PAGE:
No matter how military strikes against Syria are "packaged" for domestic consumption, they are likely to be construed by a majority of people in Arab and Islamic countries as the initiation of another "war" in the Middle East by the United States.
U.S. drones in Yemen, Pakistan and Afghanistan also do not constitute "boots on the ground." Punishing Syria for the use of chemical weapons against its own people, based on U.S. intelligence information, during the course of the country's civil war, by strategic bombing by the United States is an act of war against Syria. Understandably, President Obama seeks congressional authorization, while insisting he already has presidential authority to punish Syria without the need for prior congressional approval.
The military action contemplated by the president we are told is because the Assad regime has crossed a "red line" that the president announced publicly several months ago. This red line consists of the "proven use" of chemical weapons by Syrian President Assad against the Syrian people.
Each cruise missile launched against Syria in execution of President Obama's orders cost $1.5 million dollars. This estimated cost is exclusive of the operating costs of moving US naval ships and personnel off the coast of Syria. Are Saudi Arabia, Kuwait and other Arab Gulf States opposed to the Assad regime prepared to proportionately underwrite the cost of our strategic bombing of Syria? There other other urgent domestic uses for the money we will have to spend to conduct this military action against Syria.
The military intervention by President Obama in the Syrian civil war may be the most serious and dangerous foreign policy initiative of his presidency. It unavoidably involves unforeseeable risks of provoking a domino backlash against the United States equal or greater than the threat of al Qaeda in Pakistan, Afghanistan and Yemen. Our attack against Syria is likely to further inflame anti-U.S. sentiment in Egypt, Lebanon, Tunisia, the Palestinian territories and several Islamic countries throughout the world.
There is something deeply unsettling when President Obama, elected as an anti-Iraq war candidate, now a Nobel Peace Prize recipient on the issue of Syria seems to have morphed into foreign policy "neocon" reminiscent of the presidency of George W. Bush.
In accepting his Nobel Peace Prize President Obama said:
"(W)e will not eradicate violent conflict in our lifetimes. There will be times when nations -- acting individually or in concert -- will find the use of force not only necessary but morally justified.
I make this statement mindful of what Martin Luther King said in this same ceremony years -- 'Violence never brings permanent peace. It solves no social problem: it merely creates new and more complicated ones.'
As someone who stands here as a direct consequence of Dr. King's life's work, I am living testimony to the moral force of non-violence. I know there is nothing weak, nothing passive, nothing naïve -- in the creed and lives of Gandhi and King.
But as a head of state sworn to protect and defend my nation, I cannot be guided by their examples alone. I face the world as it is, and cannot stand idle in the face of threats to the American people. For make no mistake: evil does exist in the world. A non-violent movement could not have halted Hitler's armies. Negotiations cannot convince al Qaeda's leaders to lay down their arms. To say that force is sometimes necessary is not a call to cynicism -- it is recognition of history; the imperfections of man and the limits of reason.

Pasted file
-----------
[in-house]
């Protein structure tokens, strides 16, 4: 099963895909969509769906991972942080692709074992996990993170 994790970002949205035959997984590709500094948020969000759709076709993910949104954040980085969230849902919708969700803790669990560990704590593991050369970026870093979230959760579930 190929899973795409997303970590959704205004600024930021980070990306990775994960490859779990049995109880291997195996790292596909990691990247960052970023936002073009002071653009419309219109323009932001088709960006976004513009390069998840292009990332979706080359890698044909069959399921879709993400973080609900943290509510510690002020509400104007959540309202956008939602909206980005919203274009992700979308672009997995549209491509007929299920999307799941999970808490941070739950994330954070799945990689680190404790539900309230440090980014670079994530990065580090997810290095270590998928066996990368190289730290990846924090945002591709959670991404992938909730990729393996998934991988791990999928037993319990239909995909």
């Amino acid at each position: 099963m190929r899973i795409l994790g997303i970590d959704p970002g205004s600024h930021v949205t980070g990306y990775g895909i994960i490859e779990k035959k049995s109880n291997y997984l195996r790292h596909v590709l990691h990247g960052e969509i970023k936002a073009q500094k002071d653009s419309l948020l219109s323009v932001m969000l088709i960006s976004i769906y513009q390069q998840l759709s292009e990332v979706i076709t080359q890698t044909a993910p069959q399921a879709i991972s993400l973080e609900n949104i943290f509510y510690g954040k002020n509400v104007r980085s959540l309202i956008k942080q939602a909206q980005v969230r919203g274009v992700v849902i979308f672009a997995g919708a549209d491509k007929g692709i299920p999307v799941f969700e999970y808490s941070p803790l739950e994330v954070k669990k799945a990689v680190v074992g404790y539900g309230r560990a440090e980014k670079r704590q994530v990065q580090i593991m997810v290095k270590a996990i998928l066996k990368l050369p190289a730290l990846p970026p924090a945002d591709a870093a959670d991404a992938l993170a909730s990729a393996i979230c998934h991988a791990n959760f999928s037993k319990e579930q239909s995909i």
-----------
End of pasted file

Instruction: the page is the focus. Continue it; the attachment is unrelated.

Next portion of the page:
I raise this point because in many countries there is a deep ambivalence about military action today, no matter the cause. At times, this is joined by a reflexive suspicion of America, the world's sole military superpower."
Some European and Middle East critics of President Obama's foreign policy in the Middle East say that the red line he drew about Assad's use of chemical weapons is more "provocative" than any red line he was willing to draw against Israeli expansion of additional settlements in disputed Palestinian territory, the subject of, on again, off again negotiations between Israel and the Palestinian Authority.
To us in the United States and Israel this is more than likely to be regarded as obscene "moral equivalent" -- continued settlements on Palestinian land occupied by Israel and the use of chemical weapons by Assad in the Syrian civil war.
However, a significant number of people in the Middle East, critical of U.S. policy in resolving the Israel Palestinian dispute, are also likely to dismiss the "no moral equivalent" argument, as part of their criticism of U.S. military intervention in the Syrian civil war.
For those of us who have supported the Obama presidency, not without constructive criticism when we thought appropriate, we often remember the saying of our elders that "you are known by the company you keep."
Isn't it amazing that so many Republican members of the House who have repeatedly voted to repeal "Obamacare," and some Republican senators critical of the president's alleged actions and inactions in protecting the U.S. Embassy in Libya and his alleged misuse of the IRS, now appear to be poised to provide him with the Congressional authorization he seeks for his "no boots on the ground" military intervention in Syria?
Are Democratic members of Congress also ready to provide President Obama with the Congressional "authorization" he seeks for military strikes against Syria?
Is this what President Obama would like for historians to most remember about the second term of his presidency?